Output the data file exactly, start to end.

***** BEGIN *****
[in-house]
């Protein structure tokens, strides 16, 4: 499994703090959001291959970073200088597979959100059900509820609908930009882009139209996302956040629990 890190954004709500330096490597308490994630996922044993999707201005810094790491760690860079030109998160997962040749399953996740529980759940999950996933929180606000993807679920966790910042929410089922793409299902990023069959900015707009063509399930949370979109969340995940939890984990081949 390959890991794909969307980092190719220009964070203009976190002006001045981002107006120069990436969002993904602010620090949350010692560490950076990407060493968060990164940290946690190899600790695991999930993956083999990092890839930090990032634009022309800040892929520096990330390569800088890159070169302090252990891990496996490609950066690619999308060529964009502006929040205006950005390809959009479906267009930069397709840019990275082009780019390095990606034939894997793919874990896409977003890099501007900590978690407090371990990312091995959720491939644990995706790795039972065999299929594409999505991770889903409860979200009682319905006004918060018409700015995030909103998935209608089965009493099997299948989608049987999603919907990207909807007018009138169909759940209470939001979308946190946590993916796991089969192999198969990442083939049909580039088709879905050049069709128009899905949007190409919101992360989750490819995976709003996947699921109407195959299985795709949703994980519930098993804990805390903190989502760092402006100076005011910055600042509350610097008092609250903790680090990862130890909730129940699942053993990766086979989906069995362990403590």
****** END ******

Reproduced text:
[in-house]
């Protein structure tokens, strides 16, 4: 499994703090959001291959970073200088597979959100059900509820609908930009882009139209996302956040629990 890190954004709500330096490597308490994630996922044993999707201005810094790491760690860079030109998160997962040749399953996740529980759940999950996933929180606000993807679920966790910042929410089922793409299902990023069959900015707009063509399930949370979109969340995940939890984990081949 390959890991794909969307980092190719220009964070203009976190002006001045981002107006120069990436969002993904602010620090949350010692560490950076990407060493968060990164940290946690190899600790695991999930993956083999990092890839930090990032634009022309800040892929520096990330390569800088890159070169302090252990891990496996490609950066690619999308060529964009502006929040205006950005390809959009479906267009930069397709840019990275082009780019390095990606034939894997793919874990896409977003890099501007900590978690407090371990990312091995959720491939644990995706790795039972065999299929594409999505991770889903409860979200009682319905006004918060018409700015995030909103998935209608089965009493099997299948989608049987999603919907990207909807007018009138169909759940209470939001979308946190946590993916796991089969192999198969990442083939049909580039088709879905050049069709128009899905949007190409919101992360989750490819995976709003996947699921109407195959299985795709949703994980519930098993804990805390903190989502760092402006100076005011910055600042509350610097008092609250903790680090990862130890909730129940699942053993990766086979989906069995362990403590």